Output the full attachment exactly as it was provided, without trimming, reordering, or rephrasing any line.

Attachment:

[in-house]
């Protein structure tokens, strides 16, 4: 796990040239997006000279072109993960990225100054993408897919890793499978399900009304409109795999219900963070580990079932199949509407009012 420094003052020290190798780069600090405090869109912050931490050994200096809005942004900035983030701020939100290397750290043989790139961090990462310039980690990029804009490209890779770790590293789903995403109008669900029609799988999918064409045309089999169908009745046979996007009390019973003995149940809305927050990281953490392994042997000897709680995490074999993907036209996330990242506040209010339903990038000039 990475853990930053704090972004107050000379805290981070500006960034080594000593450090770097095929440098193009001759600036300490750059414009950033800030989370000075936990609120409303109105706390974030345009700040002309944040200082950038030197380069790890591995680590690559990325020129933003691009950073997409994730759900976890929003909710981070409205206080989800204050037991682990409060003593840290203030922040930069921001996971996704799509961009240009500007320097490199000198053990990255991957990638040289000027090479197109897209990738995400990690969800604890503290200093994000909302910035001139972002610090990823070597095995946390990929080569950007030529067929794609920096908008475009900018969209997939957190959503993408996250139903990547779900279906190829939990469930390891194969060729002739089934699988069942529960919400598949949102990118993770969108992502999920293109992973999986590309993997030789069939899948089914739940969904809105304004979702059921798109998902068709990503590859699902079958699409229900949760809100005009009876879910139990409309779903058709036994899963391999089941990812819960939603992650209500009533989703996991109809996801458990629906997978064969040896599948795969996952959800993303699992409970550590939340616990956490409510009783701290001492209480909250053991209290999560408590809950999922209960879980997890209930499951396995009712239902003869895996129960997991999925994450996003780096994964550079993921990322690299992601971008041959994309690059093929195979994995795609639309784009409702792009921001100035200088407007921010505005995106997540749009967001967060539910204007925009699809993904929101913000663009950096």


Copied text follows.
[in-house]
């Protein structure tokens, strides 16, 4: 796990040239997006000279072109993960990225100054993408897919890793499978399900009304409109795999219900963070580990079932199949509407009012 420094003052020290190798780069600090405090869109912050931490050994200096809005942004900035983030701020939100290397750290043989790139961090990462310039980690990029804009490209890779770790590293789903995403109008669900029609799988999918064409045309089999169908009745046979996007009390019973003995149940809305927050990281953490392994042997000897709680995490074999993907036209996330990242506040209010339903990038000039 990475853990930053704090972004107050000379805290981070500006960034080594000593450090770097095929440098193009001759600036300490750059414009950033800030989370000075936990609120409303109105706390974030345009700040002309944040200082950038030197380069790890591995680590690559990325020129933003691009950073997409994730759900976890929003909710981070409205206080989800204050037991682990409060003593840290203030922040930069921001996971996704799509961009240009500007320097490199000198053990990255991957990638040289000027090479197109897209990738995400990690969800604890503290200093994000909302910035001139972002610090990823070597095995946390990929080569950007030529067929794609920096908008475009900018969209997939957190959503993408996250139903990547779900279906190829939990469930390891194969060729002739089934699988069942529960919400598949949102990118993770969108992502999920293109992973999986590309993997030789069939899948089914739940969904809105304004979702059921798109998902068709990503590859699902079958699409229900949760809100005009009876879910139990409309779903058709036994899963391999089941990812819960939603992650209500009533989703996991109809996801458990629906997978064969040896599948795969996952959800993303699992409970550590939340616990956490409510009783701290001492209480909250053991209290999560408590809950999922209960879980997890209930499951396995009712239902003869895996129960997991999925994450996003780096994964550079993921990322690299992601971008041959994309690059093929195979994995795609639309784009409702792009921001100035200088407007921010505005995106997540749009967001967060539910204007925009699809993904929101913000663009950096």